I posted a blog by Edward F. Berger a few days ago, and as is my occasional failing, neglected to add the link. He said much that was wise and ended on a thoughtful and provocative note, which bears repeating. As you can readily tell from his writing and thinking, Ed is a veteran educator.

These are the tried-and-true tenets of education in a democratic society:

• We do not experiment on children.
• We honor and get to know each child, even those who are hurt and will not score well on summative tests. Unless the system is overloaded – not enough resources and too many children assigned to a teacher – no child is left behind.
• We honor a long history of One Nation united by our education system through common values, comprehensive curriculum, one overall language, and free K-12 education for every child.
• We reject the false assumption that schools can be run for profit. Profits take money away from children/schools. These are dollars that must go to services for children.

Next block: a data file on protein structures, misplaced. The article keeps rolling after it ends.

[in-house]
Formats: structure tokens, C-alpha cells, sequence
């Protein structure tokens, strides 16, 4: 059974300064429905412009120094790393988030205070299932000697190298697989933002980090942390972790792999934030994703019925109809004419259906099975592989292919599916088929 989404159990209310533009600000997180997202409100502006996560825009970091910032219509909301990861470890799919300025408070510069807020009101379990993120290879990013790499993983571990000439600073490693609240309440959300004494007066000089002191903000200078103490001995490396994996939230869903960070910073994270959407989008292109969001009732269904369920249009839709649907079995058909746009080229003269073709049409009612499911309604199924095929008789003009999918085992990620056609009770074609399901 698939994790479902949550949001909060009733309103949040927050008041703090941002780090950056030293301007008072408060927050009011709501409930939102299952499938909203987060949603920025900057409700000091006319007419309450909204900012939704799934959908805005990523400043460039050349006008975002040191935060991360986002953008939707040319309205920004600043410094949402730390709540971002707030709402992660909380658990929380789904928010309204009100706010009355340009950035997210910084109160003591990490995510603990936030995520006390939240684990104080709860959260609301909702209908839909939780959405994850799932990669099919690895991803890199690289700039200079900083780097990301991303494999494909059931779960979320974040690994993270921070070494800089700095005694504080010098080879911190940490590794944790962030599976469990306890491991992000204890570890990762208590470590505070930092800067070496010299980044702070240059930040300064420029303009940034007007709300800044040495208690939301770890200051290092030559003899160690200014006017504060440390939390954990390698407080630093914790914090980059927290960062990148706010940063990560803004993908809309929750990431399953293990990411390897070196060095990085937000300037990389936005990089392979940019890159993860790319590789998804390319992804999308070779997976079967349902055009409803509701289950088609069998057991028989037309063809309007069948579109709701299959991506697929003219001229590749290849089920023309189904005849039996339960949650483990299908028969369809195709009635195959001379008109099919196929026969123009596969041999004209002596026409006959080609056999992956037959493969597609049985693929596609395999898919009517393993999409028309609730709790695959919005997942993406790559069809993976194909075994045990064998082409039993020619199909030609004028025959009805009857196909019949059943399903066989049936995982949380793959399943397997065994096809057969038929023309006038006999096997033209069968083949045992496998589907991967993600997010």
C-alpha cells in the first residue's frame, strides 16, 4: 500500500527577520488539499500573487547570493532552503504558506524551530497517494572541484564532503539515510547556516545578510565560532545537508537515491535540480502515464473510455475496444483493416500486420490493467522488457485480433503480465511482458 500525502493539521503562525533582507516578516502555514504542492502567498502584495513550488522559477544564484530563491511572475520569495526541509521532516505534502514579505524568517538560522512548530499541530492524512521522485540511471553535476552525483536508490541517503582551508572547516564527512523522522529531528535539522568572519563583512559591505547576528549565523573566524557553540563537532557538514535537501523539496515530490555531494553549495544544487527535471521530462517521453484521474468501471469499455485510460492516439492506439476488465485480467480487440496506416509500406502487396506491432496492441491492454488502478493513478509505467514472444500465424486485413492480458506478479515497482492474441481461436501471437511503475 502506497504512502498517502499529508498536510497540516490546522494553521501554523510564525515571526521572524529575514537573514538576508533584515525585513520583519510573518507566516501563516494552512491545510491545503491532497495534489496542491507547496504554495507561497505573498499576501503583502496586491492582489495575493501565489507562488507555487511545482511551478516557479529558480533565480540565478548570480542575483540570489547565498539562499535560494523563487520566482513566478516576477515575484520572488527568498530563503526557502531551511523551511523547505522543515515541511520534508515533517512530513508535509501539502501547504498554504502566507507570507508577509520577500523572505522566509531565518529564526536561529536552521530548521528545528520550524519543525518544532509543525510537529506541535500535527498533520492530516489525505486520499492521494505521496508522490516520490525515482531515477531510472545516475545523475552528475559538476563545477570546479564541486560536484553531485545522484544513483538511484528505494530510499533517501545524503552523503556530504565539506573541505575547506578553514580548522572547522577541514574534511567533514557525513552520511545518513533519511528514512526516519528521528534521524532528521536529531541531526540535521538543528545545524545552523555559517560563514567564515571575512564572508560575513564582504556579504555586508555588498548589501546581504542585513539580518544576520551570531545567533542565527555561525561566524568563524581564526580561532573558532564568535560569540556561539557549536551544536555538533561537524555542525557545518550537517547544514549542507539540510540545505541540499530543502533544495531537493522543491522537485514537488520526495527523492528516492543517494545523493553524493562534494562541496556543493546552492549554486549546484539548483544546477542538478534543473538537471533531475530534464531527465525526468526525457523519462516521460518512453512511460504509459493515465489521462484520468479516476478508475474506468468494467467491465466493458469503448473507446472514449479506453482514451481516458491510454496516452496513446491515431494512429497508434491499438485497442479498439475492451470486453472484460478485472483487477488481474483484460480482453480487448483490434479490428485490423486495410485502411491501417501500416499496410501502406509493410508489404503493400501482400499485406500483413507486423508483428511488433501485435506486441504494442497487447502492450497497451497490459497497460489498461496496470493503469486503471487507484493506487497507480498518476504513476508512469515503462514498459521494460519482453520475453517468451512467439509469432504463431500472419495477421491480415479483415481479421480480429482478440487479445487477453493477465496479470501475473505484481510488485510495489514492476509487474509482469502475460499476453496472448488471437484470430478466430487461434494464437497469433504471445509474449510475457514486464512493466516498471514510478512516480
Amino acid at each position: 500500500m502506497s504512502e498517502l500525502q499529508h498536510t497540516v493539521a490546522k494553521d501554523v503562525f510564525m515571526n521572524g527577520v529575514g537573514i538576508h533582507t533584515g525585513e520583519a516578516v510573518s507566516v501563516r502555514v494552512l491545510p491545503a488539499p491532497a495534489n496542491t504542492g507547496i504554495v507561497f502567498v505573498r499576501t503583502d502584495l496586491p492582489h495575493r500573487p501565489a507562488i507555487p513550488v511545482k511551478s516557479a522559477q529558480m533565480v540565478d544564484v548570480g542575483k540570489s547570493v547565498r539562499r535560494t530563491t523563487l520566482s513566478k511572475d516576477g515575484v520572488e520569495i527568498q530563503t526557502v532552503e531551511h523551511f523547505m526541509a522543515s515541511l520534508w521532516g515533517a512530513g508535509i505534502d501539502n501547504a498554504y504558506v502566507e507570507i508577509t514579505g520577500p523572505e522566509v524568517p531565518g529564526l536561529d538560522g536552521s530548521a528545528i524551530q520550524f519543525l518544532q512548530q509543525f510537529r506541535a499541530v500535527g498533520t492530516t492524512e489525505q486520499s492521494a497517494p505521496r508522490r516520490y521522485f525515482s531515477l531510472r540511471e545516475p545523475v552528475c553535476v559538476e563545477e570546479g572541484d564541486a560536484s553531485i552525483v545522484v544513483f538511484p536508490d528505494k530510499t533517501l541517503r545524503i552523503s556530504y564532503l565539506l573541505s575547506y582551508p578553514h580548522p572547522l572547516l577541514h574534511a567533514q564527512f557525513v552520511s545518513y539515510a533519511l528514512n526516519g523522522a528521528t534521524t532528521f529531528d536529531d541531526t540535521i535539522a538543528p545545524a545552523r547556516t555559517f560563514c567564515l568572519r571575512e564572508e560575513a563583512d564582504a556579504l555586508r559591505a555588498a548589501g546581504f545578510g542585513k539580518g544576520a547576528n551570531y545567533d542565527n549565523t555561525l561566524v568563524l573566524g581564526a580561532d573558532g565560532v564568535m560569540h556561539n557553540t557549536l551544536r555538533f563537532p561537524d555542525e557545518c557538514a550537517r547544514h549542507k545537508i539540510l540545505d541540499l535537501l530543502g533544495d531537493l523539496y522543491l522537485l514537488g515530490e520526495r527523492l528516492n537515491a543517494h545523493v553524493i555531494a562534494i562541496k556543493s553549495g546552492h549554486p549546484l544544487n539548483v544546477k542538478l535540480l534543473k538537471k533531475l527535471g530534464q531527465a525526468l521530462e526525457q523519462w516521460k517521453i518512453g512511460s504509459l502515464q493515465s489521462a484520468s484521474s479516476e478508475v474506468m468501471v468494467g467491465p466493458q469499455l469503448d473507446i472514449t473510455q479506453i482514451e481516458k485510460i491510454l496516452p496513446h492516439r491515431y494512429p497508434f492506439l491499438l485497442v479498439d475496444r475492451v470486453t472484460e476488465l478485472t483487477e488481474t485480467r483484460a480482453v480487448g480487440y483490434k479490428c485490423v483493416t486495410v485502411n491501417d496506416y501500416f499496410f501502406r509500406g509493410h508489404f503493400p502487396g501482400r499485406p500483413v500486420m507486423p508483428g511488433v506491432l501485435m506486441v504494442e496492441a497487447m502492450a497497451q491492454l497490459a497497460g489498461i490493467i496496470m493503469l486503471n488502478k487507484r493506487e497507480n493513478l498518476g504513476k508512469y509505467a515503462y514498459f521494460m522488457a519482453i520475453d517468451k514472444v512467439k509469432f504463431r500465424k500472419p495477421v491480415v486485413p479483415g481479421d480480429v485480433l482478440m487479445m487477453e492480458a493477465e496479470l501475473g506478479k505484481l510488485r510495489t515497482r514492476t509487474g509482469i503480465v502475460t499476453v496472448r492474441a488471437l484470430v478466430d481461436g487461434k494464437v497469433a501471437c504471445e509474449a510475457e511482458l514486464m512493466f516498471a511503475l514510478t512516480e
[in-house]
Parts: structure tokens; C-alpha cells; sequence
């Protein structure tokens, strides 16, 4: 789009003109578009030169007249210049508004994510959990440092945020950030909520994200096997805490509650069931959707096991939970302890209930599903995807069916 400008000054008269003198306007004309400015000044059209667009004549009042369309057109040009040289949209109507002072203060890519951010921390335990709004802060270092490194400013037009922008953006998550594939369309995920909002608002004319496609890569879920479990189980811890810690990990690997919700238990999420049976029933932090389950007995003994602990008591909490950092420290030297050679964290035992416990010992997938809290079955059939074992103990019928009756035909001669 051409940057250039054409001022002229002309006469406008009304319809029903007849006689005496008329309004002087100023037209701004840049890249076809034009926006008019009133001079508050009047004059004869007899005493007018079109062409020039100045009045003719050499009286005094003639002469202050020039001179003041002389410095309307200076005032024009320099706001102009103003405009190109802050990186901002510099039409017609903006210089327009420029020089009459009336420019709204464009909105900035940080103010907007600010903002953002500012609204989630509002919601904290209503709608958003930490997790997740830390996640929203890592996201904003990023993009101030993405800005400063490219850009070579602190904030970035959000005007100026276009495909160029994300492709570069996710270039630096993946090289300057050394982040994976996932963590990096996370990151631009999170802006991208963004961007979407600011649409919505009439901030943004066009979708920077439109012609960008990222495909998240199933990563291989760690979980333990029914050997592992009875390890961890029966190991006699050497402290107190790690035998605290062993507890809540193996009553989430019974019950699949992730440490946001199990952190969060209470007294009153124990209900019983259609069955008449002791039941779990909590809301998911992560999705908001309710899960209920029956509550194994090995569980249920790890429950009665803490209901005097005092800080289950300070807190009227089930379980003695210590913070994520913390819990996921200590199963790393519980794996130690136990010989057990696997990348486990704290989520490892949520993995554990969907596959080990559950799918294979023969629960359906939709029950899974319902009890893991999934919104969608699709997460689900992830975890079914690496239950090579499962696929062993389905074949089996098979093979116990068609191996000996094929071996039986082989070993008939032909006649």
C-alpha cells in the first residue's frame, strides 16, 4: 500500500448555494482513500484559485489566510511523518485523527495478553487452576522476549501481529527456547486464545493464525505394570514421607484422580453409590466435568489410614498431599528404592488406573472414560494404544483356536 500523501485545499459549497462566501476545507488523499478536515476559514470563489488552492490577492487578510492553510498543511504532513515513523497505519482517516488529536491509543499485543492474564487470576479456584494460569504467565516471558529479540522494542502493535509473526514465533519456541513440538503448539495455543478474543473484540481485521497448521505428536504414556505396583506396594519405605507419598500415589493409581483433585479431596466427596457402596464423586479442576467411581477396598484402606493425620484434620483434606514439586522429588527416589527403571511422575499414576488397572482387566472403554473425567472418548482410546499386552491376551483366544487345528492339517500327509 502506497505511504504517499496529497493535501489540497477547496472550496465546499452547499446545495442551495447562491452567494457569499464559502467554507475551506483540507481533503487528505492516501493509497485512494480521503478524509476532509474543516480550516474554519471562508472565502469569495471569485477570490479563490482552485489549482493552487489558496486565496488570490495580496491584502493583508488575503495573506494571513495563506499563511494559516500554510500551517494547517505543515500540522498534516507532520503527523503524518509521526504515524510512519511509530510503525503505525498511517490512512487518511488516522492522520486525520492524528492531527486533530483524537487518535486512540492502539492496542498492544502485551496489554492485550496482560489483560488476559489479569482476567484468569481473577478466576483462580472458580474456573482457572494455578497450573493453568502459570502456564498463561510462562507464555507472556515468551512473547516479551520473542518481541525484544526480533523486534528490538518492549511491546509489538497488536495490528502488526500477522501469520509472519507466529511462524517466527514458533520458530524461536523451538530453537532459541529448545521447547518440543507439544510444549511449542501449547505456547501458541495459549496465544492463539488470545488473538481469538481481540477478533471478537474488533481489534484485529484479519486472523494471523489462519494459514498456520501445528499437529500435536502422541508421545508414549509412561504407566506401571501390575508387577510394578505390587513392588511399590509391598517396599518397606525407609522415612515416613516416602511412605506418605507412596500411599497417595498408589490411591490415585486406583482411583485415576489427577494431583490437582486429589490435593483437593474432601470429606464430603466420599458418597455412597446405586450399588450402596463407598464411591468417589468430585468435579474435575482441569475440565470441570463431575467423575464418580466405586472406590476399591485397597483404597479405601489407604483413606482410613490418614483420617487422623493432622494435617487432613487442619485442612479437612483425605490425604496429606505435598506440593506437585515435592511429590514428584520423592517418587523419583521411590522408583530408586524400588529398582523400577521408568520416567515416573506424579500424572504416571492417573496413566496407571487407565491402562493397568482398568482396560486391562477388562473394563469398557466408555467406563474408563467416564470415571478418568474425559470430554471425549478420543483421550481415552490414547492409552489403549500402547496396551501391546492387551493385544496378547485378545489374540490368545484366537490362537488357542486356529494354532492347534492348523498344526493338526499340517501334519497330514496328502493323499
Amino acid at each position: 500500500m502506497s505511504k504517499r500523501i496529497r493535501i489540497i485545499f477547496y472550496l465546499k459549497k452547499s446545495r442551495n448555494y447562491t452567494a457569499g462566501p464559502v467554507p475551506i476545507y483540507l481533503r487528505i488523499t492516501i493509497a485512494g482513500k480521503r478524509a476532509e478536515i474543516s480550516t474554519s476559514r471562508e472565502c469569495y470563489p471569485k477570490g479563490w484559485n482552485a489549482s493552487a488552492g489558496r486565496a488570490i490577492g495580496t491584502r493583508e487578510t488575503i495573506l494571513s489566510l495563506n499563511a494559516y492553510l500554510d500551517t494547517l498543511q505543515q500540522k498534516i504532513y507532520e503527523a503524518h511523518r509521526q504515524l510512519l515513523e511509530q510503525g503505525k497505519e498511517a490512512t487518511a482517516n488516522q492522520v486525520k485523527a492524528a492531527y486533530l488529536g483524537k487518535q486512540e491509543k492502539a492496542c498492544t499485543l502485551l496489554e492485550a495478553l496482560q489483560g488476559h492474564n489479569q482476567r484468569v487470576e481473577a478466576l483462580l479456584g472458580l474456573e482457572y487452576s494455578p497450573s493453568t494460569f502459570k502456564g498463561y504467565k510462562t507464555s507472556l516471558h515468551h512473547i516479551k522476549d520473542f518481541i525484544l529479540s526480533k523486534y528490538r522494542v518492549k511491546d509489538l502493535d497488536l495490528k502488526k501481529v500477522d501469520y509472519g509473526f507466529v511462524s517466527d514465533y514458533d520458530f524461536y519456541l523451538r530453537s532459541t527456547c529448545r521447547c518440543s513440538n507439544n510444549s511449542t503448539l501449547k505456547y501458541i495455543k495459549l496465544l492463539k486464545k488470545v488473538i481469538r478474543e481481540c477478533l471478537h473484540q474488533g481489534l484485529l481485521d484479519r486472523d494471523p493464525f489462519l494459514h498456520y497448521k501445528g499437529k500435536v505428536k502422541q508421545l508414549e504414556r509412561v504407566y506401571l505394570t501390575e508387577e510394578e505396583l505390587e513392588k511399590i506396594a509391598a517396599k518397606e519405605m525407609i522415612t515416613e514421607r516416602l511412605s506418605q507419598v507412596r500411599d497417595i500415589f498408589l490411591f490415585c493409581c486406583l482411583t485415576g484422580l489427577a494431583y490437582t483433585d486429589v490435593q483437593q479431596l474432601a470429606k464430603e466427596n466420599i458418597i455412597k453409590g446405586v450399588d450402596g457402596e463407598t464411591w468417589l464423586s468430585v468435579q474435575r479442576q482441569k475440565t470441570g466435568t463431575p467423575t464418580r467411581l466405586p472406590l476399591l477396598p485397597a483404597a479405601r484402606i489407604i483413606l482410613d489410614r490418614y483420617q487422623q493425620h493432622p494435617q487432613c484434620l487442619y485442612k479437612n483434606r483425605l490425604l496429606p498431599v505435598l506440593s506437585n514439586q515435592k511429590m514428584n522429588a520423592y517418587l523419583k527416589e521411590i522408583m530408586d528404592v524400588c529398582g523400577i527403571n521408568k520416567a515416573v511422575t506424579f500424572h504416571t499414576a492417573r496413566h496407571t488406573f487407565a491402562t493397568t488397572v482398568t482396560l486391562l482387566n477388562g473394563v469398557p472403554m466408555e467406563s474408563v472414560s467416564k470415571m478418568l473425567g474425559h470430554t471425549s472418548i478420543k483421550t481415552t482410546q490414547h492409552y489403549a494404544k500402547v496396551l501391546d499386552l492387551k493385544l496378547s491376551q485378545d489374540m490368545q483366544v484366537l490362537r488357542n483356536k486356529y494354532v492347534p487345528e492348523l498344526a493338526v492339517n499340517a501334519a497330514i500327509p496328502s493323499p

• School governance must follow democratic principles, starting with elected officials and elected school boards, and not mayoral control, politically appointed czars, or would-be oligarchs from the Billionaire Boys Club (think Eli Broad).
• We have a proven system of certification and competence. Educators are constantly evaluated by parents, administrators, peers, and students. This is the reason there are very few “bad” teachers.

As an amendment, I don’t think that Berger is saying that bilingual or dual language programs are not part of our tradition (they are), but that every citizen should eventually be able to function in English.